Monday, October 12, 2009

CIFF 2009 Diary, Days 2-5

Day 2: Saturday, Sept 26

Tetro (2009, USA, Francis Ford Coppola)

Family again. But this time the family does not deal with the mafia but instead with the arts -- music, theatre, opera, ballet and literature. A tale of 2 brothers forms the core but there is also a second rivalry of 2 brothers (the two brother’s father vs their uncle) around the nucleus. Women, the love interests, left standing by.

The Black and White gives La Boca a beautiful sensual feel. It starts with a blinding light and ends with a similar light. Flicker, flicker, off.

Houston, We have a problem (2008, USA, Nicole Torre)

Oil. Wars and boardroom deals. Politics and foreign policies, all about oil. The black gold has driven humanity forward and it may prove to be their downfall.

Good to see the ideas that one reads about in books and papers given coverage on film. It is essential that people watch this film but what good will come out of it? The film covers the emergence of alternative forms of energy in the latter half and that is where hope lies for humanity. Hopefully, the politicians get that message as well. Otherwise, the clock is ticking and more wars may await.

The White Ribbon (2009, co-production, Michael Haneke)

In The White Ribbon Haneke displays the same keen observation towards society and culture that was evident in Cache, although the methodology between the two films differs in terms of images vs words. In the absorbing Cache, it was solely the images that gave clues to the character’s true feelings and the audiences were required to derive their own conclusions. But in The White Ribbon, the character’s words clearly spell out the hatred and feelings of disgust. On some occasions, the images do convey the hatred & fear but words are the real weapon here.

The White Ribbon does take a while to catch fire though. The first hour appears to be devoid of much drama as we get a dry glimpse into the character’s daily lives and activities. But after the first signs of the horror and hatred in the village are revealed, then the purpose of those earlier scenes which depicted the mundane activities is made clear. After that point, the film is a riveting pulsating catalogue of the hatred and evil that would be unleashed beyond the borders of a single village and across the European landscape.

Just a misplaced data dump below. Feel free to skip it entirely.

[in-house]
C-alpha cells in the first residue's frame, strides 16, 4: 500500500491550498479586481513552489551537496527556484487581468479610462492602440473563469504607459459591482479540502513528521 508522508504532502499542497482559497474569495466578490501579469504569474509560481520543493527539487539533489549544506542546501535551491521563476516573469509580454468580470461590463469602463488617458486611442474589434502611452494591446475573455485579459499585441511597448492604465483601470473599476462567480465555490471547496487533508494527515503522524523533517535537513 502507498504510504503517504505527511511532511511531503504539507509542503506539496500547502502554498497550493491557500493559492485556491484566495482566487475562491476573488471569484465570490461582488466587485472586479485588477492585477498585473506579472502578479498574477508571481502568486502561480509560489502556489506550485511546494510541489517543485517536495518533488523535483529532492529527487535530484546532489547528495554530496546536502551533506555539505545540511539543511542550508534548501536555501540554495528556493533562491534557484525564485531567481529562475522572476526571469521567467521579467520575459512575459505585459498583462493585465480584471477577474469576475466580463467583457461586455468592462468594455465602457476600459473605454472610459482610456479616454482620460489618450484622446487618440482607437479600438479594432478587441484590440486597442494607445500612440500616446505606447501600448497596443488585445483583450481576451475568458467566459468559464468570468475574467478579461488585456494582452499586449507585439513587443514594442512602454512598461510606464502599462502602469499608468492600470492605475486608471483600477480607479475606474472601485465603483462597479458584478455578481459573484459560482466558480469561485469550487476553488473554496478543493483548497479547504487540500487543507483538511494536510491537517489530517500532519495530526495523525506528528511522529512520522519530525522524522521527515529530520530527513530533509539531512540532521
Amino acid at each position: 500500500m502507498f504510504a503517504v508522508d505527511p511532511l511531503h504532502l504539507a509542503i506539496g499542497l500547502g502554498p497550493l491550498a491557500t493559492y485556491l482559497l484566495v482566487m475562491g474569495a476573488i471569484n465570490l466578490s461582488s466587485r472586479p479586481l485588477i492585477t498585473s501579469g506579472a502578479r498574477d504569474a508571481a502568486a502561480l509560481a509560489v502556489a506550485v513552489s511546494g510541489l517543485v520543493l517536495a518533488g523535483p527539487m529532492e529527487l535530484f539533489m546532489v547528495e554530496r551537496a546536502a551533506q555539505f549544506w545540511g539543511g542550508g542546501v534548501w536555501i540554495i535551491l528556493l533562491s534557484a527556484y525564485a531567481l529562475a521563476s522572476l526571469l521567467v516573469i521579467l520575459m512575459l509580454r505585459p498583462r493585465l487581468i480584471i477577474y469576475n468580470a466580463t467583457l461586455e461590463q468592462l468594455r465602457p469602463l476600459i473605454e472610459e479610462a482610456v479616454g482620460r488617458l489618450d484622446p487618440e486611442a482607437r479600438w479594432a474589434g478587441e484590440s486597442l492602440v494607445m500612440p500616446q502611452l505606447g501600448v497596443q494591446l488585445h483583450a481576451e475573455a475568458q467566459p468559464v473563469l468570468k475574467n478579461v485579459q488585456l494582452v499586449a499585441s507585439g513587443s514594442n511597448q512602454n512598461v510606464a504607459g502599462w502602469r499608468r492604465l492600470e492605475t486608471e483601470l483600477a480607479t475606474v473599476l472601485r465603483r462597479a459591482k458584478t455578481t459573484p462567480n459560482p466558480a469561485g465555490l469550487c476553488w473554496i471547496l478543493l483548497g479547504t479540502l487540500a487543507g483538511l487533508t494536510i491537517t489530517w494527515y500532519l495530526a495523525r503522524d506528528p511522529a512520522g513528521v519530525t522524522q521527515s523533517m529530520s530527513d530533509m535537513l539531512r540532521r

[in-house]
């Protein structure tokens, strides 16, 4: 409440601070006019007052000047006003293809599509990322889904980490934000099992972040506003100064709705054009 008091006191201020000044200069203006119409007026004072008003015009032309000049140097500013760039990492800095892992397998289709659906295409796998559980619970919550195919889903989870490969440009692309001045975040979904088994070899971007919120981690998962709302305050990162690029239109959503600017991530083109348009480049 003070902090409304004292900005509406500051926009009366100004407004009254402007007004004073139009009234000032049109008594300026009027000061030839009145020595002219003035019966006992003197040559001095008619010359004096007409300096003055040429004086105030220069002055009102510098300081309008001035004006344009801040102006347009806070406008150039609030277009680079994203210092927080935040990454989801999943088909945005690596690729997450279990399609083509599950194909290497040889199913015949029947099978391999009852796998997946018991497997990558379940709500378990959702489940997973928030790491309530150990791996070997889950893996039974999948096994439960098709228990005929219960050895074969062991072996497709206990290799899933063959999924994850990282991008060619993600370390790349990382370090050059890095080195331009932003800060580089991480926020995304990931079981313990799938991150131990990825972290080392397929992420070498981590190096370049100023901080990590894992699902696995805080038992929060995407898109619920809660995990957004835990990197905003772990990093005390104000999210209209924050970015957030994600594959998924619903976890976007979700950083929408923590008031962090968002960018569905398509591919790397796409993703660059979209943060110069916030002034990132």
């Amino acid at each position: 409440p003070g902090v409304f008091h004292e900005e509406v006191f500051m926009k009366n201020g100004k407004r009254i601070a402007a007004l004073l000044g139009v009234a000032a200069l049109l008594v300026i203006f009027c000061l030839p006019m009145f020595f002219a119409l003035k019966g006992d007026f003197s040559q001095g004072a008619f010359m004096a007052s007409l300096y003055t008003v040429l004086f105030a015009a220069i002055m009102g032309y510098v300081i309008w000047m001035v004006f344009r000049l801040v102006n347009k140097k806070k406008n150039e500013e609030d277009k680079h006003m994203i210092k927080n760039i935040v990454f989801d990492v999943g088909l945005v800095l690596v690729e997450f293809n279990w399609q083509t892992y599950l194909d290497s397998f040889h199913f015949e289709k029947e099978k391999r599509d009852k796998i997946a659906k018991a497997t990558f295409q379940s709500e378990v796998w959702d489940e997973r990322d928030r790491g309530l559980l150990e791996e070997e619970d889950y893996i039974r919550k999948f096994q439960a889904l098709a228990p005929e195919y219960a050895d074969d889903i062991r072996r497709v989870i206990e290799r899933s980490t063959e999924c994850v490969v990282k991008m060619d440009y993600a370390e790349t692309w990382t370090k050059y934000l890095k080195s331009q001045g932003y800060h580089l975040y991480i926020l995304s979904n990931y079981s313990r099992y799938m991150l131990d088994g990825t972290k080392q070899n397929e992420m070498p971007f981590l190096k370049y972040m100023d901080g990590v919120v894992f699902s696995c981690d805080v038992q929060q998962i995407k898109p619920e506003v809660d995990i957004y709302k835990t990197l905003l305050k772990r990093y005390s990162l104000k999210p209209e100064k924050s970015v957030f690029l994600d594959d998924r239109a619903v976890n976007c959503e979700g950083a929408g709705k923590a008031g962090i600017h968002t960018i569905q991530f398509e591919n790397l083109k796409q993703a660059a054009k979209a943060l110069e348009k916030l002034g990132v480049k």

The use of a narrator to carry us through the small town tale in The White Ribbon feels a bit like Lars von Trier from Dogville and Manderlay. In fact, Dogville and The White Ribbon have quite a bit in common as both films use the story of a few selected characters to stand in for a nation -- in both cases, the directors are trying to depict their understanding of the psyche of a larger group of people by focussing on a selected few characters. While von Trier set his film on a stage set thereby eliminating any feelings for the character’s environment, Haneke uses a real environment to depict the character’s daily routines thereby making his film feel like a living breathing case study.

Day 3: Sunday, Sept 27

Crackie (2009, Canada, Sherry White)

Ah Newfoundland. Beautiful landscape but devoid of jobs. Not a stereotype but a reality as documented by the large number of people that leave the place to head west to look for jobs, especially in Alberta. Sherry White’s film also picks up on this aspect as the young Mitsy is abandoned by her mother who heads to Alberta to etch out a better living. Crackie is an engaging coming of age tale garnished with a mix of humour and drama. The humour is provided by Mary Walsh who plays the strong outspoken grandmother who looks after Mitsy.

Revache (2008, Austria, Goetz Spielmann)